Fort Sam Houston earns award for environmental protection at Camp Bullis
May 13, 2010
FORT SAM HOUSTON, Texas -- When it comes to Camp Bullis, finding a harmonious balance between the needs of the Army and the needs of the environment has long put Fort Sam Houston leadership in a tight spot.
Add to the mix the explosive growth in development that's encroaching upon the once wide-open spaces around the 28,000-acre training area, and it can lead to potential disaster on a multitude of levels.
Located along San Antonio's northern edge, Camp Bullis was once considered to be on the outskirts of the city with few developments around it until the 1990s. Since then, San Antonio has catapulted into becoming the seventh-largest city in the United States and the third-fastest growing city in the nation.
Over the years, the task of training combat medics in Camp Bullis' realistic field conditions has also grown in size and importance and is a central feature of the Defense Department's multi-billion-dollar plan to make San Antonio the nation's center of military medicine.
While growth is good for the bottom line of the city and surrounding areas, it has rapidly closed in on this training area, which is now surrounded on all sides, save for its northern boundary. Real estate developers and homebuilders still gaze hungrily upon the pristine areas around Camp Bullis in their quest to erect even more gated communities and shopping areas.
So, when Fort Sam Houston wins a Lone Star Land Steward Award in the special recognition category from the Texas Parks and Wildlife Department, it shows the Army can have environmental responsibility live peacefully alongside growth and development.
The Lone Star Land Steward Awards program recognizes and honors private landowners for their accomplishments in habitat management and wildlife conservation.
The program is designed to educate landowners and the public and to encourage participation in habitat conservation. The awards also seek to publicize the best examples of sound natural resource management practices and promote long-term conservation of unique natural and cultural resources.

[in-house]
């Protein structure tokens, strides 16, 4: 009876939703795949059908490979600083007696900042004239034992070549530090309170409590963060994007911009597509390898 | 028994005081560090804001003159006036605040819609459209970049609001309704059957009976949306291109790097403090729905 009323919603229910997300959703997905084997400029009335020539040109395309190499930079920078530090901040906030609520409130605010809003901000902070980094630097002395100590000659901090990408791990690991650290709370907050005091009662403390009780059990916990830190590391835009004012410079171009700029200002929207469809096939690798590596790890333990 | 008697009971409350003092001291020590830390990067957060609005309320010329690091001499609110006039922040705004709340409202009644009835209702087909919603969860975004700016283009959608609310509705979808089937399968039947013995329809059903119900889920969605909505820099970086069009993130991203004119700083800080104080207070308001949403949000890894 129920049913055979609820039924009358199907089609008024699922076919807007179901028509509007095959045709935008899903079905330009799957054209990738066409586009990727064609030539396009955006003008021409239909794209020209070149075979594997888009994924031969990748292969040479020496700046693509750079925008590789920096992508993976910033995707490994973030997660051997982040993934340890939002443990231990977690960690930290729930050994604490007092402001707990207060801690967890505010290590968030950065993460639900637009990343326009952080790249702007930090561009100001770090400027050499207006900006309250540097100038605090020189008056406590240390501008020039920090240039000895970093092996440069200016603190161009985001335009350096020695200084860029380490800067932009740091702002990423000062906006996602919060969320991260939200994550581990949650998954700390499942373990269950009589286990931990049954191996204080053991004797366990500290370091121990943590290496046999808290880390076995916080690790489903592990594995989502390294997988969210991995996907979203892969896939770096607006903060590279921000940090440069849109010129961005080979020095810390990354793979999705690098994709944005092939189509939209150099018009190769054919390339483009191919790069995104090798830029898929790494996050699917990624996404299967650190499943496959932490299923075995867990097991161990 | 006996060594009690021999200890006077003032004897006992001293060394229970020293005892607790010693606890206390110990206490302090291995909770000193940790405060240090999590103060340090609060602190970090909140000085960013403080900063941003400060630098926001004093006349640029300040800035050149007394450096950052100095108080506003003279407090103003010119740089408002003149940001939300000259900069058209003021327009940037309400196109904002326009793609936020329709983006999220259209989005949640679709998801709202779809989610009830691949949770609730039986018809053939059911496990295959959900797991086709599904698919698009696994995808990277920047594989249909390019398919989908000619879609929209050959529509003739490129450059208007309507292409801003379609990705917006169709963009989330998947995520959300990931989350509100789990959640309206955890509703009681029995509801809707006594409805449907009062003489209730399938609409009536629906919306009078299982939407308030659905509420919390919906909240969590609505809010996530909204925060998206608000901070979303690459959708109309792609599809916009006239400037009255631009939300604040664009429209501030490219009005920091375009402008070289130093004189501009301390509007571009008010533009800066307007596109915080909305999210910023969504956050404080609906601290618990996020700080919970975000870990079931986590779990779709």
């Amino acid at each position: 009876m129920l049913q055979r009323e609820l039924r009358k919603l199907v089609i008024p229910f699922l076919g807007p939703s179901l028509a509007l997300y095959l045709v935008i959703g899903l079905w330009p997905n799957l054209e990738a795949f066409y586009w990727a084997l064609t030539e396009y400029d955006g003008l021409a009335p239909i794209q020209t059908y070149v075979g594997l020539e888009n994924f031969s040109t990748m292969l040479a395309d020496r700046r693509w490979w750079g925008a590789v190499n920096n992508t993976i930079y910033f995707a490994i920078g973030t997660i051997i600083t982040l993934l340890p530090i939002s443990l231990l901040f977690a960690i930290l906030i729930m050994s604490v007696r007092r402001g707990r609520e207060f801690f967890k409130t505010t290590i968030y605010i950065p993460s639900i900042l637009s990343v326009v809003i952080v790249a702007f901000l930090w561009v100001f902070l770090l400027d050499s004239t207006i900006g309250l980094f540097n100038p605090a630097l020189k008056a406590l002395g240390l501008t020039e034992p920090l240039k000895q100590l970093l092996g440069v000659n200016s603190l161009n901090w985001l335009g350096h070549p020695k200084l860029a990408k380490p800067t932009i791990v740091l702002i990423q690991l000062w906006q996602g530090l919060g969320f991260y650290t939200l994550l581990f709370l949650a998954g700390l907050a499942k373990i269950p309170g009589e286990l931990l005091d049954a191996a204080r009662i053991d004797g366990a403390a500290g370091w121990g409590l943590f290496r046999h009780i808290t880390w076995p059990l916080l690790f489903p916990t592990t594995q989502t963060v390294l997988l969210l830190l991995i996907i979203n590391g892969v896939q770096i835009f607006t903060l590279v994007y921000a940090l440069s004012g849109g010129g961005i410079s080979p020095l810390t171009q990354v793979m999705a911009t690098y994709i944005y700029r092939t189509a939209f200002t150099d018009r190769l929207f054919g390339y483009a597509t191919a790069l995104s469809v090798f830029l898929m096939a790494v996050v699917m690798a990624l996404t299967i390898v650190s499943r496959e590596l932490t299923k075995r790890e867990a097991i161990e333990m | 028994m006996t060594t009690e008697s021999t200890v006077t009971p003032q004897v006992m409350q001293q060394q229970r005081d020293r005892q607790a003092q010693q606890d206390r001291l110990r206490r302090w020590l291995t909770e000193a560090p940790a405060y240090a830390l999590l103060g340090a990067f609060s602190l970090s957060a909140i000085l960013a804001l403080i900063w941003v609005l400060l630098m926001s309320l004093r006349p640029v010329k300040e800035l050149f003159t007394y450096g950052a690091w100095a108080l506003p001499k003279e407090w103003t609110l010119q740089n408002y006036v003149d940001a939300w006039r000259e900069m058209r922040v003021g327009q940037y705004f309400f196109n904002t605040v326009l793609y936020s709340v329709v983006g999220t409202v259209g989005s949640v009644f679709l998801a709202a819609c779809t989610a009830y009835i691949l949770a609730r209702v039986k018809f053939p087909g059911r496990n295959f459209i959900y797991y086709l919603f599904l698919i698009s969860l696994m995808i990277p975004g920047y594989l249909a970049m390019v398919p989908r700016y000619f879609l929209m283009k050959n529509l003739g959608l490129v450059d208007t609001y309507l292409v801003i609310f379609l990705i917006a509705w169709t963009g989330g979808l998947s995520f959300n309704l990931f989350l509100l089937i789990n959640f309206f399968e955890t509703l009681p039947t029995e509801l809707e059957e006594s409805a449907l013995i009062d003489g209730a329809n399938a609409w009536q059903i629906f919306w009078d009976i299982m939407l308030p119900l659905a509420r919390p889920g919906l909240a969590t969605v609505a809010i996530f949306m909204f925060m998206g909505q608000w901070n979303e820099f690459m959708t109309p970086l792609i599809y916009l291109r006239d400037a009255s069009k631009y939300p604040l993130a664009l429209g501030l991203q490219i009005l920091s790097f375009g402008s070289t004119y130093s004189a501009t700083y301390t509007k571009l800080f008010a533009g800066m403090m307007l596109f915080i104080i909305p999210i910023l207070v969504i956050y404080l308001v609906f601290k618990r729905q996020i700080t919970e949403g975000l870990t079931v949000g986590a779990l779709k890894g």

The Lone Star Land Steward Awards are sponsored by the U.S. Fish and Wildlife Service, Partners for Fish and Wildlife Program, H. Yturria Land and Cattle, Texas Wildlife Association, U.S.D.A. Natural Resources Conservation Service, Lower Colorado River Authority, Texas Farm Bureau, Texas and Southwestern Cattle Raisers Association, Texas Agricultural Land Trust and Llano Springs Ranch, Ltd.
Fort Sam Houston was recognized for managing its deer herd at Camp Bullis, assisted by the TPWD, since 1957. Management for endangered birds includes protection of more than 10,000 acres of dense old-growth woodland for the golden-cheeked warbler.
According to a TPWD press release, FSH was noted for its Karst Management Plan, which guides efficient management of both cave biology and groundwater recharge. Goals for Camp Bullis include maintaining balanced ecosystems while enhancing military training and readiness.
Innovations such as cable concrete water crossings and brush management using the low-impact "cedar eater" help conserve water and prevent erosion in sensitive areas. Camp Bullis was also recognized for supporting a wide range of natural resource research.
The award will be presented to 502nd Mission Support Group/Garrison Commander Col. Mary Garr at a ceremony at the Austin Airport Marriott South Hotel May 26. A TPWD film crew was on Camp Bullis May 10 to capture images from around the training area and also feature the colonel talking about FSH accomplishments in environmental stewardship. These will be put into a video to be shown at the awards ceremony.